The British ruling class may indeed have learned some political lessons from their one-time support for intransigent conservative unionism. When Conservative and Liberal Unionists tried to face down the rising demand for Irish Home Rule, in the 1880’s, ‘90s and first two decades of the twentieth century, this eventually proved to be a disastrous strategy for them. By 1922, direct rule over ‘the Twenty Six Counties’ had been ended, and the UK state had begun to break-up.

However, the post-1922 UK-Irish ‘settlement’, imposed after the threat of a renewed war on the Irish people, seemed so permanent, that this lesson appeared to be forgotten by the late 1960’s. This was when new national democratic movements confronted the British ruling class. Initially this ruling class did flirt with both liberal centralist(5) and devolution(6) measures to deal with these challenges, which coincided with major working class struggles. However, once the ruling class had reasserted its control, under the two post-1974 Labour governments, it returned to the old failed conservative unionist strategy of defence of the constitutional status quo, backed by threats and coercion. Meanwhile, anti-trade union laws soon tamed most union leaderships. The TUC and the Labour Party leaders left the miners isolated, when they defied these new laws. The NUM faced the full panoply of state power between 1984-5. The Labour/TUC’s acceptance of ‘New Realism’ was but the beginnings of the road back to the Lib-Lab ‘Old Unionism’ of the nineteenth century, and its complete acceptance of capitalist rule.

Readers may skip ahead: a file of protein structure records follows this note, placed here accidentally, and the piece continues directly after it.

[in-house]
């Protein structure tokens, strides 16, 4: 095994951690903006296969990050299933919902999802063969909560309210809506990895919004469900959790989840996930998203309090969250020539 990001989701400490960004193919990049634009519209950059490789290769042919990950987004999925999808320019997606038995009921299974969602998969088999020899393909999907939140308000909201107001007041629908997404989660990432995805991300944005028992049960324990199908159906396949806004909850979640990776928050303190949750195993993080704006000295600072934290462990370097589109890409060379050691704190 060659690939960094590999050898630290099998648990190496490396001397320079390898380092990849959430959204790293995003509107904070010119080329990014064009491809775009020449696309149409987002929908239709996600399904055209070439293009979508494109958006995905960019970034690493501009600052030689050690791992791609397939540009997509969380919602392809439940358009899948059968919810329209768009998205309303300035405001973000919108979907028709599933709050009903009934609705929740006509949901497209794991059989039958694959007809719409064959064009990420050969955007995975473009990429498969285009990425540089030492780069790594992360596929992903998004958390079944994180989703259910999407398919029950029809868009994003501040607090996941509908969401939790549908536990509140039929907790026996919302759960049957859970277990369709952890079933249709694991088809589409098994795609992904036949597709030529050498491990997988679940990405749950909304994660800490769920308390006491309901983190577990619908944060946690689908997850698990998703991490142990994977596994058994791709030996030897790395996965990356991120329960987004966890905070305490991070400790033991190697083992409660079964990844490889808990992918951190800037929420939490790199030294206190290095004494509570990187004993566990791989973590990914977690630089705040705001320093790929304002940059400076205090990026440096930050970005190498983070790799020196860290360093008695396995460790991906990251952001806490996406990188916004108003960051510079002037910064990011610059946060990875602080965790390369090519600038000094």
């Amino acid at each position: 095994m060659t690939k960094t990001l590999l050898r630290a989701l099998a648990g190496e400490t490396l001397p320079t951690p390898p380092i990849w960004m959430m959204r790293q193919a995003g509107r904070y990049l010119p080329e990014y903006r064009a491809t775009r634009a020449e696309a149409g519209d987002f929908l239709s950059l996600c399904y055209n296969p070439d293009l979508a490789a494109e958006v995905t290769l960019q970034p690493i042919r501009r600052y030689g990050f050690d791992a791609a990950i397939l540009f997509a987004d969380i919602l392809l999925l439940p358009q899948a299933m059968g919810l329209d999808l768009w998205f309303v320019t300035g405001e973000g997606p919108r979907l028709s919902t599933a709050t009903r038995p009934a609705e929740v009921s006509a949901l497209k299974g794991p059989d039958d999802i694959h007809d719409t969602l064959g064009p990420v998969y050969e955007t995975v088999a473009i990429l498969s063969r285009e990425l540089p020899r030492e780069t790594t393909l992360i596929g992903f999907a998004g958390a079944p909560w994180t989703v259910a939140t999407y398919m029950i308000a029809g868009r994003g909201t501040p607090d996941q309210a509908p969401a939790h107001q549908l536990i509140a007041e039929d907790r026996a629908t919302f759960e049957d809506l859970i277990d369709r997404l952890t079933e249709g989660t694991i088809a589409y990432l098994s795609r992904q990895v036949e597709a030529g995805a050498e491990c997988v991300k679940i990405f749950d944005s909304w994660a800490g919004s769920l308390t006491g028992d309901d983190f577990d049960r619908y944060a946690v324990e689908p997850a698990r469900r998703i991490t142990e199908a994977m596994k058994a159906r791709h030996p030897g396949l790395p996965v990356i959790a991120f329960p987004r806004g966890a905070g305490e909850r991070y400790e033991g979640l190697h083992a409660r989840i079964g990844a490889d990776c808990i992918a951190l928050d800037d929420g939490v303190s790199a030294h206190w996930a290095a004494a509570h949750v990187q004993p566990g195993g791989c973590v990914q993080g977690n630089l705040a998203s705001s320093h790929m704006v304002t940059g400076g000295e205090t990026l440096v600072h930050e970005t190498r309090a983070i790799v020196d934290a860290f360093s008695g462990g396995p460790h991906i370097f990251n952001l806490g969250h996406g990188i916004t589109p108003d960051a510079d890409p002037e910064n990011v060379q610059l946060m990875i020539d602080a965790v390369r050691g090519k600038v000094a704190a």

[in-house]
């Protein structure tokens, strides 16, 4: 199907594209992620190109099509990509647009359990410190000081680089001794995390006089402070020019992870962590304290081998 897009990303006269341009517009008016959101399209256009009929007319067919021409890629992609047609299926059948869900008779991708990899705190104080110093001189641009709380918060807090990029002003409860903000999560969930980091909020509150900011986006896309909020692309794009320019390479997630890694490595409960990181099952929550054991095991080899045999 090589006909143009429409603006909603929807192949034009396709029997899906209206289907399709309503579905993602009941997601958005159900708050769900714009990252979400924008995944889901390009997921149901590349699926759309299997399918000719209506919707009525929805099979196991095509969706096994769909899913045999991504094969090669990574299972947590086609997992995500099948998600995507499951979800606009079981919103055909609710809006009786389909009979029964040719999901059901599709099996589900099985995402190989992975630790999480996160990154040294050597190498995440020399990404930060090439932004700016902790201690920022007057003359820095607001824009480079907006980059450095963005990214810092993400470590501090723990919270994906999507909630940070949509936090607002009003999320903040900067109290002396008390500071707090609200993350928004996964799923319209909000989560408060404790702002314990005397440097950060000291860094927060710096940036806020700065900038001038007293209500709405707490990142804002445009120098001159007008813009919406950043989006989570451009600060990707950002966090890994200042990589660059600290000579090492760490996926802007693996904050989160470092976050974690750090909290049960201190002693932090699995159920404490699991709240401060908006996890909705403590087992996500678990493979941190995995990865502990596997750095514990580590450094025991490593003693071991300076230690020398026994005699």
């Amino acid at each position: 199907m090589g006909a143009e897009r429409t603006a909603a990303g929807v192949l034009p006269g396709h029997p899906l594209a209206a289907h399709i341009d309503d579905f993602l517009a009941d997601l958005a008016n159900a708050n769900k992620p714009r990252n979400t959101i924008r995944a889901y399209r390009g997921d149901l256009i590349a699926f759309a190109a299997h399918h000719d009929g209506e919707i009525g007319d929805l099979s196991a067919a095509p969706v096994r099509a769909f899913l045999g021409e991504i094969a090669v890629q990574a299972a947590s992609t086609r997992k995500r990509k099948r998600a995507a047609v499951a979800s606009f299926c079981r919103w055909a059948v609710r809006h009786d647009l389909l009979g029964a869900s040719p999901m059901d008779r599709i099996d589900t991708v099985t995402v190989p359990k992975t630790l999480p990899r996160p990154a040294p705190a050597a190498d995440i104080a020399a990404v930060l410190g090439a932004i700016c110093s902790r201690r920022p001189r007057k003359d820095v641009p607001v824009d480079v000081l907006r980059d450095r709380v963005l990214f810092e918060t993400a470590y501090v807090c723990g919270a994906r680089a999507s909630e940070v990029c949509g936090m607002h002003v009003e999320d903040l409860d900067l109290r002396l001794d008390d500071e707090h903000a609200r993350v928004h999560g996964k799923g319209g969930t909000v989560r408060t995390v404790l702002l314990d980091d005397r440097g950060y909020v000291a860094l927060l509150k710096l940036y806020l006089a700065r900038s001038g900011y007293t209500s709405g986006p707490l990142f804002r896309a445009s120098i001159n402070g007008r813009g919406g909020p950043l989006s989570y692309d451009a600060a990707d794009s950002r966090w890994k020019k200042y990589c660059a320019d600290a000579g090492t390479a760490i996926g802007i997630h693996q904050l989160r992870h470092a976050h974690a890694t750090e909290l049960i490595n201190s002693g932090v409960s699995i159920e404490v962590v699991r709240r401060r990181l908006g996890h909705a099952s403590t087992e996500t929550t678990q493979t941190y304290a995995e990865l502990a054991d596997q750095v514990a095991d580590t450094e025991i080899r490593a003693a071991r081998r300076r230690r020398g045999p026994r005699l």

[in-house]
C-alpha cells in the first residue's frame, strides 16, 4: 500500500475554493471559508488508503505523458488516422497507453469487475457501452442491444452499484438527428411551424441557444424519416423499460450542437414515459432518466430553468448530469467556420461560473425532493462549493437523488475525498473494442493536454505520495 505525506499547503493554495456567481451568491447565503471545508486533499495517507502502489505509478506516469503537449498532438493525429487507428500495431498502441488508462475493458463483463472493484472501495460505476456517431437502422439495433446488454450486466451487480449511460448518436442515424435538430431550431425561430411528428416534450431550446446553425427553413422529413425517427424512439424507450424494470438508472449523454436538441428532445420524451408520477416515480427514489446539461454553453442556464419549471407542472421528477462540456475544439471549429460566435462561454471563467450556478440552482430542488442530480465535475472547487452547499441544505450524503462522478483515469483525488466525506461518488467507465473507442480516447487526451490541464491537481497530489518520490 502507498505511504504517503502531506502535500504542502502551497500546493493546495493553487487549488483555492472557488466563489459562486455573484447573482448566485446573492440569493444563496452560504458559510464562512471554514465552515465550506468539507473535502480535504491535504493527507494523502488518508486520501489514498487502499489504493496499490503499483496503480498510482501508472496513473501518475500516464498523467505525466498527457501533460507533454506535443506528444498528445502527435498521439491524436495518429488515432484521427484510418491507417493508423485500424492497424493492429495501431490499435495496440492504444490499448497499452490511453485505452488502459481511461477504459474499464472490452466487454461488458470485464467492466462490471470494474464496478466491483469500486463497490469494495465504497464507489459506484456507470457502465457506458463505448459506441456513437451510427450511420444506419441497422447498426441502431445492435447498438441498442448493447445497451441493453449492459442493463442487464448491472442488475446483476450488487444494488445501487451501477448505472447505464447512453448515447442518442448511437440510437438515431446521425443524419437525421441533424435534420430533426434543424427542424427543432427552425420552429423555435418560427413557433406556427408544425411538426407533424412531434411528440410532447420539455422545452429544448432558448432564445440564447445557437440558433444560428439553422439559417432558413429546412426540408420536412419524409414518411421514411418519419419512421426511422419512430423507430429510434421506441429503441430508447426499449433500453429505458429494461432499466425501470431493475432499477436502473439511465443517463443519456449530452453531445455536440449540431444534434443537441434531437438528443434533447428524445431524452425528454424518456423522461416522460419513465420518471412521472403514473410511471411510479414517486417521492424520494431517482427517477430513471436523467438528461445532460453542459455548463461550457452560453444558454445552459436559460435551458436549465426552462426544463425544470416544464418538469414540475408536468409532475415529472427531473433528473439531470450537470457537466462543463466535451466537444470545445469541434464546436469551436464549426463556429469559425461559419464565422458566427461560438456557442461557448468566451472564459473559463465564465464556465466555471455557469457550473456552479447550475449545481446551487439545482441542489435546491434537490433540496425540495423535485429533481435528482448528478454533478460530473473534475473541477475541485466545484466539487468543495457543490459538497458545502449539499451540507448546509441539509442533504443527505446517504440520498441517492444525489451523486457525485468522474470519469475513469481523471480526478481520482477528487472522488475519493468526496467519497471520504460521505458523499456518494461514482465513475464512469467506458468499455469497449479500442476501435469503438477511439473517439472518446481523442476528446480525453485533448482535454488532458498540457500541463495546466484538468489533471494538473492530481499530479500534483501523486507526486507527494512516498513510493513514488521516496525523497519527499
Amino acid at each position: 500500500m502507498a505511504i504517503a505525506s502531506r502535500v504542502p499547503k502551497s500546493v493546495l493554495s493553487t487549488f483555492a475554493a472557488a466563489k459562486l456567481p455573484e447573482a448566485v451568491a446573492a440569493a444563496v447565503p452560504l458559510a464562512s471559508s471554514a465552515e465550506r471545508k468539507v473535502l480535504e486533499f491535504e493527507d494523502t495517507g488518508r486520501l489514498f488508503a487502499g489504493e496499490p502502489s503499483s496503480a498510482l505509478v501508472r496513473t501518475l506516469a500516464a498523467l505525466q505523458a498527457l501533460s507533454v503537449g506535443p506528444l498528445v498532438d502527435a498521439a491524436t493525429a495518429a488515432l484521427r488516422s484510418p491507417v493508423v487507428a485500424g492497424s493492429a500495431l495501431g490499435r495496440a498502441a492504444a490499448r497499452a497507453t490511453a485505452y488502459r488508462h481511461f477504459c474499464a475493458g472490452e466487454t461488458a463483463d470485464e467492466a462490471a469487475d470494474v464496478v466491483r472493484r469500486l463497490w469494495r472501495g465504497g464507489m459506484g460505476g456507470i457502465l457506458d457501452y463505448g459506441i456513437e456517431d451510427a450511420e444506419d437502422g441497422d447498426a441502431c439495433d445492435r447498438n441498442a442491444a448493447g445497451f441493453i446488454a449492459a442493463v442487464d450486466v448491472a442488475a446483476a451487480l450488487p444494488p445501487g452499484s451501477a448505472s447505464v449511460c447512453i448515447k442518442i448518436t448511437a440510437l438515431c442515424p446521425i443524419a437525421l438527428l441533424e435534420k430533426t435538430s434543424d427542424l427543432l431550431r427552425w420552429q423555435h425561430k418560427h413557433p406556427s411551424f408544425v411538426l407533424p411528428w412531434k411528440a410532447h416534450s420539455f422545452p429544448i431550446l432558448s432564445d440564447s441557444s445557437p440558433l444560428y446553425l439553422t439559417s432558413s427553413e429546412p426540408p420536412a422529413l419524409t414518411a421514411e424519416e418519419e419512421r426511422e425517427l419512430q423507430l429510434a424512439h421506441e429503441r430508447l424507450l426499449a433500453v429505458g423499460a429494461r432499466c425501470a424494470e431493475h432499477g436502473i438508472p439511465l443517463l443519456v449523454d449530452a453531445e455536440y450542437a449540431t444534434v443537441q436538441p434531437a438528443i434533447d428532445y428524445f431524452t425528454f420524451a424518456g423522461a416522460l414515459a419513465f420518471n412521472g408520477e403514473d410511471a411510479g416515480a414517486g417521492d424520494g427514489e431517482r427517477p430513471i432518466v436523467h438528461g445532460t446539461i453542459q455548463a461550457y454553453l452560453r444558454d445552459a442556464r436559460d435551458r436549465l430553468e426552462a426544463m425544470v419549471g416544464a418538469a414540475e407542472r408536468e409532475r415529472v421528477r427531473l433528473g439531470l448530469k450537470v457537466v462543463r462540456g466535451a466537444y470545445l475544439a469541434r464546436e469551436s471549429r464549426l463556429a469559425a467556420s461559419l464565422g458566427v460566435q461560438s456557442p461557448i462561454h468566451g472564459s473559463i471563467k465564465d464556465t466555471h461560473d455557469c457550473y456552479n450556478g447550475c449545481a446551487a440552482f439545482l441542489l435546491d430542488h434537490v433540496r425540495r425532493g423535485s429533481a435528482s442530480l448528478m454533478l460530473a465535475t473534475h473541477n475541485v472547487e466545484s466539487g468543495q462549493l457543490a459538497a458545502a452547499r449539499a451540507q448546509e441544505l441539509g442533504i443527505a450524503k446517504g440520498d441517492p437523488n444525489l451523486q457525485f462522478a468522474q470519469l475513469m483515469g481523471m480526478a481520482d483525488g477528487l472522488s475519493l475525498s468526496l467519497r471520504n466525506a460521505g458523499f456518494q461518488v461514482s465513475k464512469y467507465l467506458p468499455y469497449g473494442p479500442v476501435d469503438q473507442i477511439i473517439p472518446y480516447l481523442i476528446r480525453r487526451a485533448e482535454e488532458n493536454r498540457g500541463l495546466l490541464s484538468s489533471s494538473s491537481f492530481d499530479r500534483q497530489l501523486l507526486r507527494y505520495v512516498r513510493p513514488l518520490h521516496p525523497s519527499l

Thatcher’s British Unionist ‘No, No, No’ intransigence first began under Labour, in the late 70’s in Northern Ireland. The attempt by Labour Irish Secretary, Roy Mason, to criminalise any effective opposition had its parallels in Forster, Gladstone’s Liberal Irish Secretary, and his introduction of coercion to Ireland in 1881, long before Lord Salisbury’s Conservative Irish Secretary, ‘Bloody Balfour’ was given free rein in 1887.

The failure of the UK state to meet the constitutional and economic reform demands raised by the Civil Rights Movement in ‘the Six Counties’, produced another period of constitutional instability, lasting over a quarter of a century. An overt and determined republican challenge emerged within the UK’s frontiers. Thatcher’s later attempt to deny any political self-determination, for either Scotland or Wales, made the ‘National Question’ an even wider and more volatile political issue.